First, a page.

Seemingly, “Elohim” looks like a simple name.
Actually, it raises a major question. To discuss this question, let’s present a basic Hebrew rule: every noun has a gender and is predetermined to be either masculine or feminine. Even simple objects such as a book, lamp and window have genders. A book (sefer) and a window (chalon) are masculine; a lamp (menorah) is feminine. Nouns, naturally, can appear in either singular or plural forms. Each of the 4 forms (masculine singular, masculine plural, feminine singular and feminine plural) has a different, unique sound and spelling. The masculine plural form always ends with the sound: “…..im.” Now, please look up. Literally, look up at the Hebrew word “God.” You can see that it ends with the masculine plural ending “im.”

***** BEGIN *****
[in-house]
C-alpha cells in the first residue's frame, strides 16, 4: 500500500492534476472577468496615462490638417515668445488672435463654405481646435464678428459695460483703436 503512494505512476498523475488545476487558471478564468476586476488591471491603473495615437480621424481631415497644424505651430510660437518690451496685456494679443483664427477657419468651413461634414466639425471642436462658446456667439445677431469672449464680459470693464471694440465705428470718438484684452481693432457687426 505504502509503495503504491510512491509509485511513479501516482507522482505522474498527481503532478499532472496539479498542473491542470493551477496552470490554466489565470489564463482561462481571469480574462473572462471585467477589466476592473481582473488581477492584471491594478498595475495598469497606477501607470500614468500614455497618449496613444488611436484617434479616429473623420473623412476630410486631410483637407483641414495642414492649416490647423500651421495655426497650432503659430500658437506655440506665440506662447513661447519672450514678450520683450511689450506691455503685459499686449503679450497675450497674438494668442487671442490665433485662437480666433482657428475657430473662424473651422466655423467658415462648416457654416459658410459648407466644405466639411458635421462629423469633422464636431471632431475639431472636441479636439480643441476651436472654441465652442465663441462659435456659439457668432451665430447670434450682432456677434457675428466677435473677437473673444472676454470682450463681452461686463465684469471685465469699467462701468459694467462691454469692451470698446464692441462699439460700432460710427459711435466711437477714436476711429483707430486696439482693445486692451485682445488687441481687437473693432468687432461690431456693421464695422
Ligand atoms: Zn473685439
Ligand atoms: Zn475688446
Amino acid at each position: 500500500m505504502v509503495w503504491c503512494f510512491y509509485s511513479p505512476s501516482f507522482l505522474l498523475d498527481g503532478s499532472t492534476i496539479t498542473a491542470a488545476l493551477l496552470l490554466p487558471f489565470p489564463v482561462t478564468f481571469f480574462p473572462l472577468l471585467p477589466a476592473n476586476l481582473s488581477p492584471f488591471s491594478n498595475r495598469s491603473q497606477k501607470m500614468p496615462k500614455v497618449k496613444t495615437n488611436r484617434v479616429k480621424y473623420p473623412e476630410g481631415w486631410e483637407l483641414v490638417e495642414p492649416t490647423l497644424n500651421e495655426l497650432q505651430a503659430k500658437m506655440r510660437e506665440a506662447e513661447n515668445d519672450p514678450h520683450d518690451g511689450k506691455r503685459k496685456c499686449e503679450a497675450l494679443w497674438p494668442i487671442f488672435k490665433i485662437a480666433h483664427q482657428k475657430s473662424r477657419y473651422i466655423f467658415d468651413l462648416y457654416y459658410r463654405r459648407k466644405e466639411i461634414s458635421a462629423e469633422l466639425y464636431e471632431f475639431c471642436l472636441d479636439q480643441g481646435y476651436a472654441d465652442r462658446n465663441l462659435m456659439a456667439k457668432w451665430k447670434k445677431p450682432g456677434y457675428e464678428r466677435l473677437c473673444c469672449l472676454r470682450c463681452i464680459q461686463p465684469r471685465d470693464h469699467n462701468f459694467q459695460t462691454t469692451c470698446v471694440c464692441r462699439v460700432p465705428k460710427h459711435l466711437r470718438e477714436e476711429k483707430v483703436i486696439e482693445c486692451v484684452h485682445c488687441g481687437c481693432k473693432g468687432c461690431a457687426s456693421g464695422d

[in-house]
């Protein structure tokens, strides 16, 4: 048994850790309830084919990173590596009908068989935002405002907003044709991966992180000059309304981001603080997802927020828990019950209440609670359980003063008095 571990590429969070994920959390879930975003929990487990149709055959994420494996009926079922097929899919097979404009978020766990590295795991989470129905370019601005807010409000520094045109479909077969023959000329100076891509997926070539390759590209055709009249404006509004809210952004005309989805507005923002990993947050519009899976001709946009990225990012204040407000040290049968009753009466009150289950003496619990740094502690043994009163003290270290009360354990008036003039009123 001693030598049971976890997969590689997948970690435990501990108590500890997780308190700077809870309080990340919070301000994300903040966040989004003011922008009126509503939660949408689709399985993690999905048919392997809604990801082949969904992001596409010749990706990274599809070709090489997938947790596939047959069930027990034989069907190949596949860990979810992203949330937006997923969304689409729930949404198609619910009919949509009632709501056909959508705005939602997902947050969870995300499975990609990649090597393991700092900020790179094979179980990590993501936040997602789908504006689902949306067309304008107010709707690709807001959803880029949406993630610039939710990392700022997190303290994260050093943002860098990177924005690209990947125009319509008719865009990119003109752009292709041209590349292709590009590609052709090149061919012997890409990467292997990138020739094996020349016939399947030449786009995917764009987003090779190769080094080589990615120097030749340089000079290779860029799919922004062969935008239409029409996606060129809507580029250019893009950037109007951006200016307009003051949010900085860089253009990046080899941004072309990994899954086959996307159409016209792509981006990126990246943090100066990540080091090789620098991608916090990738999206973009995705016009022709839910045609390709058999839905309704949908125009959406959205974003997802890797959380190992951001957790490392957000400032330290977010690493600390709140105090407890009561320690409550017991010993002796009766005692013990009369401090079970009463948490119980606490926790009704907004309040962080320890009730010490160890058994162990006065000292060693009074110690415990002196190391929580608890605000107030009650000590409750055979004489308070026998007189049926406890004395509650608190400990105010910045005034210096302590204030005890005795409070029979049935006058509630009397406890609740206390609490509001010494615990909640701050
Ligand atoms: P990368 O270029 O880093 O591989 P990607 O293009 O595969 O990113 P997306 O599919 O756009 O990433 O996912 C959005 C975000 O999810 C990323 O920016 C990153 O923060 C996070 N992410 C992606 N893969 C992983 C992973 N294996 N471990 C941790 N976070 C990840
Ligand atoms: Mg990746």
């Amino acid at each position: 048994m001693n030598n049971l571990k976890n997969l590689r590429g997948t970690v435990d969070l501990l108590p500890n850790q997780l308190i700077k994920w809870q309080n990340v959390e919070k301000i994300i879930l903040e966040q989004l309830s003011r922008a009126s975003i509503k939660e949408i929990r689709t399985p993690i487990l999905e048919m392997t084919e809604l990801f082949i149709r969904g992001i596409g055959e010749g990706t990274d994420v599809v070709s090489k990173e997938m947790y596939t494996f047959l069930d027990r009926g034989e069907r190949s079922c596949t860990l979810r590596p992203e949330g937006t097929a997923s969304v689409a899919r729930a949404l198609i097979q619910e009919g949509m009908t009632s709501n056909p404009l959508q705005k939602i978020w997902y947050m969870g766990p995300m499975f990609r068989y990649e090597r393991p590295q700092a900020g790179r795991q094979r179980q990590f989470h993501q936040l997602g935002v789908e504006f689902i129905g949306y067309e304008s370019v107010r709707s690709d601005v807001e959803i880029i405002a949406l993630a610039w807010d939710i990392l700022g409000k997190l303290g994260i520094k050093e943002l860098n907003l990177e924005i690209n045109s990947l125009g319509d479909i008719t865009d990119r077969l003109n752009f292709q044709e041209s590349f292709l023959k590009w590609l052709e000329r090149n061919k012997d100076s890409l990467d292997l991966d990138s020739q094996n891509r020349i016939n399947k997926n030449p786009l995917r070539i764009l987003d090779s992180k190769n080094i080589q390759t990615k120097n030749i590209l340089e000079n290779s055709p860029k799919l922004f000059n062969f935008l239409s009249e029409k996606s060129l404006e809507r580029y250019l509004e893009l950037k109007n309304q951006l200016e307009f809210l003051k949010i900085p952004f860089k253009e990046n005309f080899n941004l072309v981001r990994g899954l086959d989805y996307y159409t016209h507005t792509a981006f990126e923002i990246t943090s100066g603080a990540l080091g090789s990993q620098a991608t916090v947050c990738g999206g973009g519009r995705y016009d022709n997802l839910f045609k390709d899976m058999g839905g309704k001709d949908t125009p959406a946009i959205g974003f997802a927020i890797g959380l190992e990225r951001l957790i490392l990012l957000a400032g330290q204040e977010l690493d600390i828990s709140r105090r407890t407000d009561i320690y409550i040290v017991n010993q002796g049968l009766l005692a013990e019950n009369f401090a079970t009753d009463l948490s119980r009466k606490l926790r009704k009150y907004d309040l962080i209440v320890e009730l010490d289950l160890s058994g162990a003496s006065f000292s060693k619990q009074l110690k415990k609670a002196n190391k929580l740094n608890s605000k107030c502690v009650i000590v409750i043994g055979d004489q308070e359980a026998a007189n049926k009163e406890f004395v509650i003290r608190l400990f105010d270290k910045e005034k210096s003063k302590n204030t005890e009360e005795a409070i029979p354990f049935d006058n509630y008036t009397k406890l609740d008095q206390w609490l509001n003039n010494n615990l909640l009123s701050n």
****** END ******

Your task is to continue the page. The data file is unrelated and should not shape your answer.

However, we relate to God meaningfully and grammatically using the masculine singular. We say “Him,” “His” when we talk about Him, and we say: “You” or “Thou” when we speak to Him. We do the same in Hebrew. What makes it more interesting is the fact that Hebrew surely has a singular form for the name “Elohim.” It is “El.” You probably have heard it before in names such as “Beth-El,” “El Shaddai” and others. Furthermore, there is another singular name for God: “Eloha.” This name appears 57 times in the Bible in comparison to 1180 times for “Elohim.” Why do we then use the plural form of God and still relate to Him as singular? The answer, of course, rests in the theological realm and not in the Hebrew field.